The Way of the Tester: 7. Perceive those things which cannot be seen.

In this principle, Musashi was thinking about using all the senses – hearing, smell and the other, more peripheral senses – to supplement sight when in combat. It might even apply to not allowing what you are seeing to distract you from other non-visual clues about the what is happening around you. For most applications, that won’t apply to software testing, though of course if your app involves different media channels, that may well apply in its most direct sense.

But for most testers, “perceiving what cannot be seen” will be a rather harder task. We’re back to that old standby, experience.

So many software issues occur when two things interact. Finding that interaction is one of the hardest jobs in testing – “Well, it works on my machine.” There are always hidden outcomes, display issues, and accessibility problems. All of these may fall into the category of “things that cannot be seen”.

Cross-browser testing is one area which may expose “that which cannot be seen”. An app may display differently on one browser to another; one I have seen recently literally has a feature which cannot be seen in one popular browser but is OK in others.

Developing insight is another of these things that comes with experience; and just as I said in an earlier post, it’s never too early to start gaining that experience. Everyone has to start somewhere.

There is also the question of unintended consequences. You will never be able to think through all the possible permutations, but you should try to anticipate some of the more obvious possible ones. The more you think of them, the more new possibilities may occur to you. This is an area where mind mapping or risk storming may be useful techniques.

The Way of the Tester: 6. Develop an intuitive judgement and understanding for everything.

“But what,” you might ask, “should I do in the afternoon?”

That’s a little unfair of me. But this is one of Musashi’s principles that can only come with experience. It stands against the snap judgement, “we have to do something; this is something; therefore we should do it” position that you get in so many situations.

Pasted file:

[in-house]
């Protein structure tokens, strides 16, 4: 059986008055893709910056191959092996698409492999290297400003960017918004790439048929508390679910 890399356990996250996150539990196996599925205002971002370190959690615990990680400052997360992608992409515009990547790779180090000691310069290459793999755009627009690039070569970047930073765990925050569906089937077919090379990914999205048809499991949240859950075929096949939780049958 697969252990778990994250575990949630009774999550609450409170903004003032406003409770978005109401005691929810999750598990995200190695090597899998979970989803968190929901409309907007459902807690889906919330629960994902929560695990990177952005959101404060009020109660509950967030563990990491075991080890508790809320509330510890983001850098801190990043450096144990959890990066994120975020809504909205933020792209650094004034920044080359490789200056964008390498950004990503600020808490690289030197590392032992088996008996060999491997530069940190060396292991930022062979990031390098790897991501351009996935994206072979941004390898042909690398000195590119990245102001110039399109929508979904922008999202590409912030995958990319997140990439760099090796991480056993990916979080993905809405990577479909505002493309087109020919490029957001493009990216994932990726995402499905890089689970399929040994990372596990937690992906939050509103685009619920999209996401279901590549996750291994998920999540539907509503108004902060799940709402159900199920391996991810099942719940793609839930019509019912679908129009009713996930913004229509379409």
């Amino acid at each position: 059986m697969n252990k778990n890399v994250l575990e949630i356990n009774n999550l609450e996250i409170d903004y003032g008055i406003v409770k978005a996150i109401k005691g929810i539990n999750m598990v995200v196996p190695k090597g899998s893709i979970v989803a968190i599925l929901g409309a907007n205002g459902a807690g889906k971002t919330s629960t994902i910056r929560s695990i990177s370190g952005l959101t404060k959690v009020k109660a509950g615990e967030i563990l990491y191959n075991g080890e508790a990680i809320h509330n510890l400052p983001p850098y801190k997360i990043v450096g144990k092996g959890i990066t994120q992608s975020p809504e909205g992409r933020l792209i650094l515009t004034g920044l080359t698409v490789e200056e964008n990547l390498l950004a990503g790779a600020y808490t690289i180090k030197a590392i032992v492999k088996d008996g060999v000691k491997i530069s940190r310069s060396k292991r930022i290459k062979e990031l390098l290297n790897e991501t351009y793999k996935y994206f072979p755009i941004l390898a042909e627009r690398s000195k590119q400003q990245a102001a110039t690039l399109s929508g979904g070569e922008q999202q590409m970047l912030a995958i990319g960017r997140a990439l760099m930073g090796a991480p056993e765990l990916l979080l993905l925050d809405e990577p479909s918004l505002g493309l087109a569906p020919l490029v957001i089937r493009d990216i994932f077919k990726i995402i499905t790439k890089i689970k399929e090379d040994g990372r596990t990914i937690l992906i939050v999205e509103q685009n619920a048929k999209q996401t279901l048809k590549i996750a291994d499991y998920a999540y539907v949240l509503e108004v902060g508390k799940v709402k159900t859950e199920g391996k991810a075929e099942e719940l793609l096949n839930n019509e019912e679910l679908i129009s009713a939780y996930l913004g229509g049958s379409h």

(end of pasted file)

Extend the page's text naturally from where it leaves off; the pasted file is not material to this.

It may not be about deciding to do a thing; it may be about deciding not to do a thing. I came across a bug yesterday that I thought was happening when the system did a certain thing. But examining it further showed that this was a coincidence and the bug was happening without the certain thing happening as well. My intuitive judgement was to look a bit further and try out a number of scenarios before committing the bug report back to the devs.

I have had a working career of nearly fifty years. I’m not for one moment suggesting that people with less experience than me are not suitable to be testers – far from it. But I’m often finding that I draw on experience dating back before I was a tester, or sometimes even before we had computers in the workplace, to inform me about user behaviour and business needs. It is a question of developing the art of seeing, a capacious memory for odd things that people do at work, and being able to develop the intuition to link the two.

That skill doesn’t come overnight. But neither does the repository of experience. Keen testers need to start developing the habits of observing and finding out about other people’s lives, jobs and transactions. You never know when a bit of obscure knowledge will come in handy.

It’s no good thinking that “my company makes software for soft toy manufacturers, so I need to learn everything there is to know about soft toys.” That may be so, but restricting your hunt for knowledge only to soft toys will not make you a better tester. One day, a problem will arise that can only be solved with reference to the outside world.

A tester can never have too much knowledge.